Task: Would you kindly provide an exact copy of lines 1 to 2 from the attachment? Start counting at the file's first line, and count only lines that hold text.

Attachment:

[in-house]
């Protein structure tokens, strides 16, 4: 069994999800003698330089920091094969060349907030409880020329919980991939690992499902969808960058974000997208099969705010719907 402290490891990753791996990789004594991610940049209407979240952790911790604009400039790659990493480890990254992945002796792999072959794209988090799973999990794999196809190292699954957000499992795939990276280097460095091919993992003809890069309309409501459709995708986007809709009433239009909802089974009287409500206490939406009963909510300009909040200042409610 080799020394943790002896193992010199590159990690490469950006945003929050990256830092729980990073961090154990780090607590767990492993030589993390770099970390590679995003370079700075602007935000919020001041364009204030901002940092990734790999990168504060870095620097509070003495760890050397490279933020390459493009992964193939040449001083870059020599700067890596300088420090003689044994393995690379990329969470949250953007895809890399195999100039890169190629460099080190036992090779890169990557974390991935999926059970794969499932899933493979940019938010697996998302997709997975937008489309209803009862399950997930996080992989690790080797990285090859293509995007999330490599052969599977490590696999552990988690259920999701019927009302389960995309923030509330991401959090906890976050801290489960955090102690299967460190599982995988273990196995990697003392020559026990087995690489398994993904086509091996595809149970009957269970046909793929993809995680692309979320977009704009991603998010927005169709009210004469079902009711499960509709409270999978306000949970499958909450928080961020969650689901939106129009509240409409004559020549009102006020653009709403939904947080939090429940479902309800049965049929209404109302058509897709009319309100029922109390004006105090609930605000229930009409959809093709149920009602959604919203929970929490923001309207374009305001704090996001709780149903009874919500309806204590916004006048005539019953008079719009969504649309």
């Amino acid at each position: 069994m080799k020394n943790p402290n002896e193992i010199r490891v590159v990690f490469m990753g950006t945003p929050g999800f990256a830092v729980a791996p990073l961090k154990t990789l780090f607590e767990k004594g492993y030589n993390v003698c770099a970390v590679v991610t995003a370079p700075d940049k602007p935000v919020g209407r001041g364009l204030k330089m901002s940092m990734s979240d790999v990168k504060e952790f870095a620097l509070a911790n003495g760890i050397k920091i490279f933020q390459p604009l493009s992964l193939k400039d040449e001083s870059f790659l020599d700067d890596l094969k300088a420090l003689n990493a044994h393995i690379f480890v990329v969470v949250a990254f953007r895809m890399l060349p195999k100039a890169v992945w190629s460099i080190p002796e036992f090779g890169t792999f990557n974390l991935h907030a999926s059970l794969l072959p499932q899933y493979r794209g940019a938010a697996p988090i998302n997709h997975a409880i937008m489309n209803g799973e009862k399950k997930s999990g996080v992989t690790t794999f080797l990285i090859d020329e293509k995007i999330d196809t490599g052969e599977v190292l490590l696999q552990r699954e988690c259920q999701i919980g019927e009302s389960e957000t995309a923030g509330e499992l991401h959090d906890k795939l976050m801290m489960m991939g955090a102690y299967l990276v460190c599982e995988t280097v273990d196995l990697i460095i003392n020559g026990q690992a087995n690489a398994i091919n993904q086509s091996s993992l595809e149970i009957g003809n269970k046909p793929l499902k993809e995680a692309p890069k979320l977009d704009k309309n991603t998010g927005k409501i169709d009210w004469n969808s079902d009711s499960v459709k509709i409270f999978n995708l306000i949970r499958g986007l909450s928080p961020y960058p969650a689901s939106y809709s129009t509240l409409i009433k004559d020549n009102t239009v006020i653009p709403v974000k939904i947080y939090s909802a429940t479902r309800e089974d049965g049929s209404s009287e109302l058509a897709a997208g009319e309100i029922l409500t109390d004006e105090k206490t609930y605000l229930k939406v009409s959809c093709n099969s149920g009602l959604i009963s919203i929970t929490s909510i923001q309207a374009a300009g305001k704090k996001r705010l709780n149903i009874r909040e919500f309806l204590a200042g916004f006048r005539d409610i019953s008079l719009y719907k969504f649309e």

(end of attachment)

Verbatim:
[in-house]
């Protein structure tokens, strides 16, 4: 069994999800003698330089920091094969060349907030409880020329919980991939690992499902969808960058974000997208099969705010719907 402290490891990753791996990789004594991610940049209407979240952790911790604009400039790659990493480890990254992945002796792999072959794209988090799973999990794999196809190292699954957000499992795939990276280097460095091919993992003809890069309309409501459709995708986007809709009433239009909802089974009287409500206490939406009963909510300009909040200042409610 080799020394943790002896193992010199590159990690490469950006945003929050990256830092729980990073961090154990780090607590767990492993030589993390770099970390590679995003370079700075602007935000919020001041364009204030901002940092990734790999990168504060870095620097509070003495760890050397490279933020390459493009992964193939040449001083870059020599700067890596300088420090003689044994393995690379990329969470949250953007895809890399195999100039890169190629460099080190036992090779890169990557974390991935999926059970794969499932899933493979940019938010697996998302997709997975937008489309209803009862399950997930996080992989690790080797990285090859293509995007999330490599052969599977490590696999552990988690259920999701019927009302389960995309923030509330991401959090906890976050801290489960955090102690299967460190599982995988273990196995990697003392020559026990087995690489398994993904086509091996595809149970009957269970046909793929993809995680692309979320977009704009991603998010927005169709009210004469079902009711499960509709409270999978306000949970499958909450928080961020969650689901939106129009509240409409004559020549009102006020653009709403939904947080939090429940479902309800049965049929209404109302058509897709009319309100029922109390004006105090609930605000229930009409959809093709149920009602959604919203929970929490923001309207374009305001704090996001709780149903009874919500309806204590916004006048005539019953008079719009969504649309």